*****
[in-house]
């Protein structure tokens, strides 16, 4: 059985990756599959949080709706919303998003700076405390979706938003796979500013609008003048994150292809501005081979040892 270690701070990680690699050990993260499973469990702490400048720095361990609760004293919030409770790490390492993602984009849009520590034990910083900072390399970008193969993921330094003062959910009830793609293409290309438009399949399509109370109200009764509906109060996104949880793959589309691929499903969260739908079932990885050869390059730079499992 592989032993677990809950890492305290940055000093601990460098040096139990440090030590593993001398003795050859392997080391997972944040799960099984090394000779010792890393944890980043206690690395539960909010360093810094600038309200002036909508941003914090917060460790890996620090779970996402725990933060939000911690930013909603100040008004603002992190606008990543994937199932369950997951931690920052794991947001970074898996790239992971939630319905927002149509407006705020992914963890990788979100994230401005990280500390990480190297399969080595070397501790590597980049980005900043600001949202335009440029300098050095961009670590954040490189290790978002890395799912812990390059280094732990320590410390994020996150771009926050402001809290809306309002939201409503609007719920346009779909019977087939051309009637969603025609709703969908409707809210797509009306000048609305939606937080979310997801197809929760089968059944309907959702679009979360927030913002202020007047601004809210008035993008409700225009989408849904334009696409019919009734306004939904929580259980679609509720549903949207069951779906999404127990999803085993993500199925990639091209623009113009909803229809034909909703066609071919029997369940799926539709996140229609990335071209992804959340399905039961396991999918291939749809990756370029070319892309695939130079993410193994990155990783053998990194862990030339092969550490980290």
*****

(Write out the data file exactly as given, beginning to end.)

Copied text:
[in-house]
């Protein structure tokens, strides 16, 4: 059985990756599959949080709706919303998003700076405390979706938003796979500013609008003048994150292809501005081979040892 270690701070990680690699050990993260499973469990702490400048720095361990609760004293919030409770790490390492993602984009849009520590034990910083900072390399970008193969993921330094003062959910009830793609293409290309438009399949399509109370109200009764509906109060996104949880793959589309691929499903969260739908079932990885050869390059730079499992 592989032993677990809950890492305290940055000093601990460098040096139990440090030590593993001398003795050859392997080391997972944040799960099984090394000779010792890393944890980043206690690395539960909010360093810094600038309200002036909508941003914090917060460790890996620090779970996402725990933060939000911690930013909603100040008004603002992190606008990543994937199932369950997951931690920052794991947001970074898996790239992971939630319905927002149509407006705020992914963890990788979100994230401005990280500390990480190297399969080595070397501790590597980049980005900043600001949202335009440029300098050095961009670590954040490189290790978002890395799912812990390059280094732990320590410390994020996150771009926050402001809290809306309002939201409503609007719920346009779909019977087939051309009637969603025609709703969908409707809210797509009306000048609305939606937080979310997801197809929760089968059944309907959702679009979360927030913002202020007047601004809210008035993008409700225009989408849904334009696409019919009734306004939904929580259980679609509720549903949207069951779906999404127990999803085993993500199925990639091209623009113009909803229809034909909703066609071919029997369940799926539709996140229609990335071209992804959340399905039961396991999918291939749809990756370029070319892309695939130079993410193994990155990783053998990194862990030339092969550490980290």